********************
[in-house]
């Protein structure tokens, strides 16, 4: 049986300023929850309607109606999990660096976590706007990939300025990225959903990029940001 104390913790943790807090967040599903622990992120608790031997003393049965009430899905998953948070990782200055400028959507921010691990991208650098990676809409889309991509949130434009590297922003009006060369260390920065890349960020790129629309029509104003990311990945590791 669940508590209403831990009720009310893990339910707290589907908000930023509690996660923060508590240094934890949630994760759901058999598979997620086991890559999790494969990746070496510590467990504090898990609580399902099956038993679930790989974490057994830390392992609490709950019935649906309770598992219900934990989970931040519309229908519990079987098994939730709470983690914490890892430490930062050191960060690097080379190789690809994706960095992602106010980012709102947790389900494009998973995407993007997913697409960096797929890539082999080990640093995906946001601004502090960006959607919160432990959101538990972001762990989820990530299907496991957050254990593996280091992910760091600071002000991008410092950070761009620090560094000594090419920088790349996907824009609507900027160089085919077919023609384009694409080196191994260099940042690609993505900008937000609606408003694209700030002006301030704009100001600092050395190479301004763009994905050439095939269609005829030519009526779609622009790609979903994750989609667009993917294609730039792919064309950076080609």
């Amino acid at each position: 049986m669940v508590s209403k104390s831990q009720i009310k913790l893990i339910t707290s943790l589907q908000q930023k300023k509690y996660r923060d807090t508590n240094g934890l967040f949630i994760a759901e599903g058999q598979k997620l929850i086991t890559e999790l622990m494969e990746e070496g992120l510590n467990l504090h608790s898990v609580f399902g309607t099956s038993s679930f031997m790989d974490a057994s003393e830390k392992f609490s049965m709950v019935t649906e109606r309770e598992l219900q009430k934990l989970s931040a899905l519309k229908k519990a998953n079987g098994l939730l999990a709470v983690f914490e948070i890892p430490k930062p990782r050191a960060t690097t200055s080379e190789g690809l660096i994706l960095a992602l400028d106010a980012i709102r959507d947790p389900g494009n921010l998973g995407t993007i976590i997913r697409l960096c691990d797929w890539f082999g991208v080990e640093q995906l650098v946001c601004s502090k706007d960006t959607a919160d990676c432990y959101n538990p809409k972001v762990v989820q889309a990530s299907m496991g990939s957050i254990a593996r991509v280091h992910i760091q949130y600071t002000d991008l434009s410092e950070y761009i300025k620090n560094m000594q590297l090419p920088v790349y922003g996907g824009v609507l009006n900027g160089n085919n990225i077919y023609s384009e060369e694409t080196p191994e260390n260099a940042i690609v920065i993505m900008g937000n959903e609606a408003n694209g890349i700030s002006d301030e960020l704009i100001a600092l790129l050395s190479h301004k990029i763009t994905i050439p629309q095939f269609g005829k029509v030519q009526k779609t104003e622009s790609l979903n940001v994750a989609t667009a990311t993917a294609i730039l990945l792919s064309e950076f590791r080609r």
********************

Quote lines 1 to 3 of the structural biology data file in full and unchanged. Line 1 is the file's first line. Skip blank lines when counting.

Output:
[in-house]
């Protein structure tokens, strides 16, 4: 049986300023929850309607109606999990660096976590706007990939300025990225959903990029940001 104390913790943790807090967040599903622990992120608790031997003393049965009430899905998953948070990782200055400028959507921010691990991208650098990676809409889309991509949130434009590297922003009006060369260390920065890349960020790129629309029509104003990311990945590791 669940508590209403831990009720009310893990339910707290589907908000930023509690996660923060508590240094934890949630994760759901058999598979997620086991890559999790494969990746070496510590467990504090898990609580399902099956038993679930790989974490057994830390392992609490709950019935649906309770598992219900934990989970931040519309229908519990079987098994939730709470983690914490890892430490930062050191960060690097080379190789690809994706960095992602106010980012709102947790389900494009998973995407993007997913697409960096797929890539082999080990640093995906946001601004502090960006959607919160432990959101538990972001762990989820990530299907496991957050254990593996280091992910760091600071002000991008410092950070761009620090560094000594090419920088790349996907824009609507900027160089085919077919023609384009694409080196191994260099940042690609993505900008937000609606408003694209700030002006301030704009100001600092050395190479301004763009994905050439095939269609005829030519009526779609622009790609979903994750989609667009993917294609730039792919064309950076080609």
């Amino acid at each position: 049986m669940v508590s209403k104390s831990q009720i009310k913790l893990i339910t707290s943790l589907q908000q930023k300023k509690y996660r923060d807090t508590n240094g934890l967040f949630i994760a759901e599903g058999q598979k997620l929850i086991t890559e999790l622990m494969e990746e070496g992120l510590n467990l504090h608790s898990v609580f399902g309607t099956s038993s679930f031997m790989d974490a057994s003393e830390k392992f609490s049965m709950v019935t649906e109606r309770e598992l219900q009430k934990l989970s931040a899905l519309k229908k519990a998953n079987g098994l939730l999990a709470v983690f914490e948070i890892p430490k930062p990782r050191a960060t690097t200055s080379e190789g690809l660096i994706l960095a992602l400028d106010a980012i709102r959507d947790p389900g494009n921010l998973g995407t993007i976590i997913r697409l960096c691990d797929w890539f082999g991208v080990e640093q995906l650098v946001c601004s502090k706007d960006t959607a919160d990676c432990y959101n538990p809409k972001v762990v989820q889309a990530s299907m496991g990939s957050i254990a593996r991509v280091h992910i760091q949130y600071t002000d991008l434009s410092e950070y761009i300025k620090n560094m000594q590297l090419p920088v790349y922003g996907g824009v609507l009006n900027g160089n085919n990225i077919y023609s384009e060369e694409t080196p191994e260390n260099a940042i690609v920065i993505m900008g937000n959903e609606a408003n694209g890349i700030s002006d301030e960020l704009i100001a600092l790129l050395s190479h301004k990029i763009t994905i050439p629309q095939f269609g005829k029509v030519q009526k779609t104003e622009s790609l979903n940001v994750a989609t667009a990311t993917a294609i730039l990945l792919s064309e950076f590791r080609r």